At Art Basel Miami, Hero Pieces for the Home
By: LX Collection
Art Basel returns to Miami from November 30 through December 4 for an event that has cemented the city’s identity as an international art destination. With the scope of a museum collection packed with household names and emerging talents alike, it’s a fair where canonical works by art-world icons are for sale and where sales help elevate the reputation of up-and-coming artists. It’s an ideal destination to not only view works but also to purchase and take them home, where their power in steering the design aesthetic of a room will go far beyond the edges of the frame.
The Nicelle Beauchene Gallery will be showing the quilts of Gee’s Bend artists Candis Mosley Pettway and Quinnie Pettway as part of the fair’s Survey sector featuring historical projects. The quilts have been made for decades in the Gee’s Bend community from scraps of material for utilitarian purposes but have since become a fixture of the art world with museum shows at the Whitney and the de Young Museum.
Interior designer Jennifer Morris, who found her way into the field through her connection to art, loves to work with Gee’s Bend quilts. In addition to prizing their stunning palettes, Morris points out that if the quilts are installed without glass, they can also become an acoustic softener. “Putting this above a sectional in a media room could be a great way to install a larger art piece to fit larger furniture and a win to capture some of the noise that would bounce around,” Morris said.
Dindga McCannon, who will be shown at the fair with the Fridman Gallery, is known for her use of folk art motifs, tapestry, quilting, and narrative scenes often depicting African American women. The frayed yarn, playful drawing style, and homespun quality of the fabric that make up her 1988 Four Women similarly make it a piece that would come alive on a great room’s wall above a sofa.
Also featured at the fair will be the work of Joe Brainard through Tibor de Nagy Gallery. A painter with deep ties to the New York School poets whose work focused on the everyday, Brainard often painted the commonplace objects of life, like a row of toothbrushes or a sleeping dog, with an incomparable wit and playfulness. Part pop artist and part visual poet, Brainard also made collages that, if staged in the home, would draw the viewer close for the visual equivalent of a private joke, a moment of making the familiar unfamiliar. Interior designer Morris also pointed out that Brainard’s large collection of floral pieces “would be wonderful window substitutes” in a kitchen or powder room.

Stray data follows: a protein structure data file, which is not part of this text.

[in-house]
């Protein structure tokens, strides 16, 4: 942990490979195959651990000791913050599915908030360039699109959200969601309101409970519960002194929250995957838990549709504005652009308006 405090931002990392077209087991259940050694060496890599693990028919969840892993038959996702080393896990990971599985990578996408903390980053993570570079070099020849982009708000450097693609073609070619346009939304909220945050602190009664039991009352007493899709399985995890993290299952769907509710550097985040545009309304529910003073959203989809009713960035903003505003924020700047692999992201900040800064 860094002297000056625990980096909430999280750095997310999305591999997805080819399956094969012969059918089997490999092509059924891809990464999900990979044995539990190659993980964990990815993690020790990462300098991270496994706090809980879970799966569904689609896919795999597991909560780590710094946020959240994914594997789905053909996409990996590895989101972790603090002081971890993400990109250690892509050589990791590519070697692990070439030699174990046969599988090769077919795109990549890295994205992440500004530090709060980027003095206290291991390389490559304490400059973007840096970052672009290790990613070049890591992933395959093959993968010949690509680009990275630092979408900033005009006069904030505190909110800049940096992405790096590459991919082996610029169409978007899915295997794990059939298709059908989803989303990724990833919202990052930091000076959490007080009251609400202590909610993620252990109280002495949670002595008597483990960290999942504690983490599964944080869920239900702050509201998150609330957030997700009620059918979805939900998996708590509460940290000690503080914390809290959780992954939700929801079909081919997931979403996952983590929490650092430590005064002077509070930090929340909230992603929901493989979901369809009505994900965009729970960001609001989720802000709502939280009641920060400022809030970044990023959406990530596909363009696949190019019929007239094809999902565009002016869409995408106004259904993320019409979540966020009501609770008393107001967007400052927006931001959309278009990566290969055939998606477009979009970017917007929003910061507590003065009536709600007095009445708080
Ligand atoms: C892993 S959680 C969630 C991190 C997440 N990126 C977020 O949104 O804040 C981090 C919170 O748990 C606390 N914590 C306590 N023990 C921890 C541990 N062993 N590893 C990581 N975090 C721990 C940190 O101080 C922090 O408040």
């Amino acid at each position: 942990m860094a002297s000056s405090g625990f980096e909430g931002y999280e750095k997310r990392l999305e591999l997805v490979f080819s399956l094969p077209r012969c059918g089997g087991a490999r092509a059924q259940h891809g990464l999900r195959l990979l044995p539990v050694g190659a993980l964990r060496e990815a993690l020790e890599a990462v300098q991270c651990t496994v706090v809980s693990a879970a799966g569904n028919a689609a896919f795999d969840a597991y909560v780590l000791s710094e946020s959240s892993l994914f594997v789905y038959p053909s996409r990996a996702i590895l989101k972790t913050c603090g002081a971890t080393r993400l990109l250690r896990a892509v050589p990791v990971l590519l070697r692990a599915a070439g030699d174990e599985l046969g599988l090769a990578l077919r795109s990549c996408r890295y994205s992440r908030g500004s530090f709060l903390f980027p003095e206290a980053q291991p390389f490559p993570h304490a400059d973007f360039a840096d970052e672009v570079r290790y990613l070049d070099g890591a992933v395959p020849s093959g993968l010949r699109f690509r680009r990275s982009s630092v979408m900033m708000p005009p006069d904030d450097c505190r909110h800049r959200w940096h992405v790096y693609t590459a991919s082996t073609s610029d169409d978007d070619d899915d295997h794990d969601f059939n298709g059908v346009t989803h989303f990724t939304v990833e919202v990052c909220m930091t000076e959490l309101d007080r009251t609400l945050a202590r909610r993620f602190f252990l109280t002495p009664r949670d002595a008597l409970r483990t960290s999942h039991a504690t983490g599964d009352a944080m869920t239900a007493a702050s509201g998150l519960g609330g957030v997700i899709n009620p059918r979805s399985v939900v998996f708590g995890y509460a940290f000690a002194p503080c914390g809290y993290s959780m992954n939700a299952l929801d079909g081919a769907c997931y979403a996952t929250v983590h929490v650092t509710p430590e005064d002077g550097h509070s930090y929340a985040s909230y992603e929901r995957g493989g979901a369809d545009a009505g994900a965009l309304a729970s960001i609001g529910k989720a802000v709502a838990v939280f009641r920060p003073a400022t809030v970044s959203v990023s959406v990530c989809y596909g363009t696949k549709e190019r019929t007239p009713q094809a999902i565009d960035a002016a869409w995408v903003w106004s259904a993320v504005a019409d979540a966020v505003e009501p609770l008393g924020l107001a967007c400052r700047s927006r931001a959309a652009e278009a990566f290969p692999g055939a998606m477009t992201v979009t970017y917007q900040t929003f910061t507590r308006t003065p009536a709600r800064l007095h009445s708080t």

The photographs of William Klein, which will be shown with Polka Galerie, is a legend of street and fashion photography and, like Brainard, had a penchant for the playful and the odd moment. His use of high contrast and often grainy textures means a Klein photograph can anchor a room where the color is concentrated elsewhere, like a blue velvet sofa or an intricately woven rug.
Designer Kayne Elisabeth Wilk of Kayne Designs often finds herself organizing an entire home’s interior scheme around one or two works of art. “People buy a work of art for a reason, and I find that uncovering that reason is one of the best ways to get to know someone and understand what holds importance for them,” she told LX Collection. “Only then can the idea of a space and its furnishings start to take shape.”
When you travel to Art Basel and find what you love, you are deepening the visual story you will tell when guests walk through your door, sip drinks on the sofa, or sit at your table. You will also be helping to shape the story of the work’s impact on the world, both in the home you’ve given it and into the future.